It pained me not to include anything of his in the actual list, but I'm tentatively considering a review of To Pimp a Butterfly, so that time will come.
Eminem's Mockingbird, When I'm Gone: Yes, the controversial angry blonde who swears a ton has a hidden side to him, and both these tracks are glimpses into something uncommon: a look at a father's relationship with his estranged daughter(s). Paired with raw pain and regret, the tracks are heavy on the emotions (though, remarkably, not as much on the foul language), and add depth to a persona we thought was easily dismissed. They're not on the list because of their weight; an important part of pop's accessibility is that it arrives, does its thing, and leaves. It doesn't expect to linger like these do.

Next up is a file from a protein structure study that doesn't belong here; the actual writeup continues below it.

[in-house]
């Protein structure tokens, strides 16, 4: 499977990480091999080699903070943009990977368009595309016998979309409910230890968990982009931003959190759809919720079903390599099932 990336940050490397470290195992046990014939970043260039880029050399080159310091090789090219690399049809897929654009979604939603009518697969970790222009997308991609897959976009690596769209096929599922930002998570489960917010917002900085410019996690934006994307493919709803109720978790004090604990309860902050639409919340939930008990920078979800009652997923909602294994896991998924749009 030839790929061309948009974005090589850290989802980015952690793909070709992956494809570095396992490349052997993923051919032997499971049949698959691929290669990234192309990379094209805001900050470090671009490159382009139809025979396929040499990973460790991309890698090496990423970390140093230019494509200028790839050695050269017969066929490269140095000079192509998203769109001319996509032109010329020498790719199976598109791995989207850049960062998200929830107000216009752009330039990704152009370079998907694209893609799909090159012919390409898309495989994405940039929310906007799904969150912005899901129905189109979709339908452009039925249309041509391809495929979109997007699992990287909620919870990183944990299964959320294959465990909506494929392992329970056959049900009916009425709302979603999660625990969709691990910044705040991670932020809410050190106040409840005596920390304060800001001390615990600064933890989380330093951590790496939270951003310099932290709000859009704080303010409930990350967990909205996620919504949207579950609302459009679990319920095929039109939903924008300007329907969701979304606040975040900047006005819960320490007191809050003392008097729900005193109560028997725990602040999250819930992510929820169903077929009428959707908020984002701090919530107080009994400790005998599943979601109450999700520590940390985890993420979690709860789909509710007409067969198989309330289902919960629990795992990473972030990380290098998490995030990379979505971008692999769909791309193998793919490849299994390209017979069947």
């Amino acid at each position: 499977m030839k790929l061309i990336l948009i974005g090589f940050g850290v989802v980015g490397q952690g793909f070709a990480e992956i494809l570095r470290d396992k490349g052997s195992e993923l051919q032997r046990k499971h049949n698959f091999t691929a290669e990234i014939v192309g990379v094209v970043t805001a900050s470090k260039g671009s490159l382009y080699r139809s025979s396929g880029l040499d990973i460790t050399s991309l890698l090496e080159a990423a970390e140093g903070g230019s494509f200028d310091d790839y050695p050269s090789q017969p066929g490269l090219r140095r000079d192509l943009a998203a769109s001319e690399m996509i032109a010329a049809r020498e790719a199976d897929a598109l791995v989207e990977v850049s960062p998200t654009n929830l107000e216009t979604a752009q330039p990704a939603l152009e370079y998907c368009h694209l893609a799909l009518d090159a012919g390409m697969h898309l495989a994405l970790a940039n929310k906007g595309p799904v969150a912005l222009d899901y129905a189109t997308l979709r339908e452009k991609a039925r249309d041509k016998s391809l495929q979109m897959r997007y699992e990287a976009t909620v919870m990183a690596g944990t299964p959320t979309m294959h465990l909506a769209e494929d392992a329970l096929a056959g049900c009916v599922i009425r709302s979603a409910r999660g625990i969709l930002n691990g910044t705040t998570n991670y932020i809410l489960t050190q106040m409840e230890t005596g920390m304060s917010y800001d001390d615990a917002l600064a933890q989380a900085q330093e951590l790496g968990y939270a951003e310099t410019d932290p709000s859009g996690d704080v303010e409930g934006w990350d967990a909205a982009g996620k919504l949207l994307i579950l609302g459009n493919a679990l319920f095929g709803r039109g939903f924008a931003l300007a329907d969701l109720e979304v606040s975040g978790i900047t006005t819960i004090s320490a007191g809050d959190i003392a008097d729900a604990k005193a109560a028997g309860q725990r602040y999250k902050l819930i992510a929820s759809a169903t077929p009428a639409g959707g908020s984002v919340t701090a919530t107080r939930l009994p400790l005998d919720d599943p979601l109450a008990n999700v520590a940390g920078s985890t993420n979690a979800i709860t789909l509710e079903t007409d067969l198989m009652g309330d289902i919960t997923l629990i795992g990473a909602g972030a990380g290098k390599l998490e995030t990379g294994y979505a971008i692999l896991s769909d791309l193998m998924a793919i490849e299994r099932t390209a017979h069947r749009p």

Coolio's Gangsta Paradise, I'll C U When U Get There: Funnily, these encapsulate his journey through gangster life; the first is the quintessential gangster rap that lays down the circumstances and the struggles that drive them to do what they do. The second comes from a place of "I've seen it all"; he's made it to the top, runs his own group, it's implied he's gone clean, and is now exhorting his fellows to rise above it all like he has.
The former is something any new fan will find for themselves eventually. It's like discovering disco and coming across Bee Gees, it's a given that it will happen. The second is a stronger contender, simply because it's about no longer being a gangster, but ultimately excluded for more musically interesting choices. Unless you had a particular hankering for Pachelbel's Canon in D, give it a listen and see if you agree.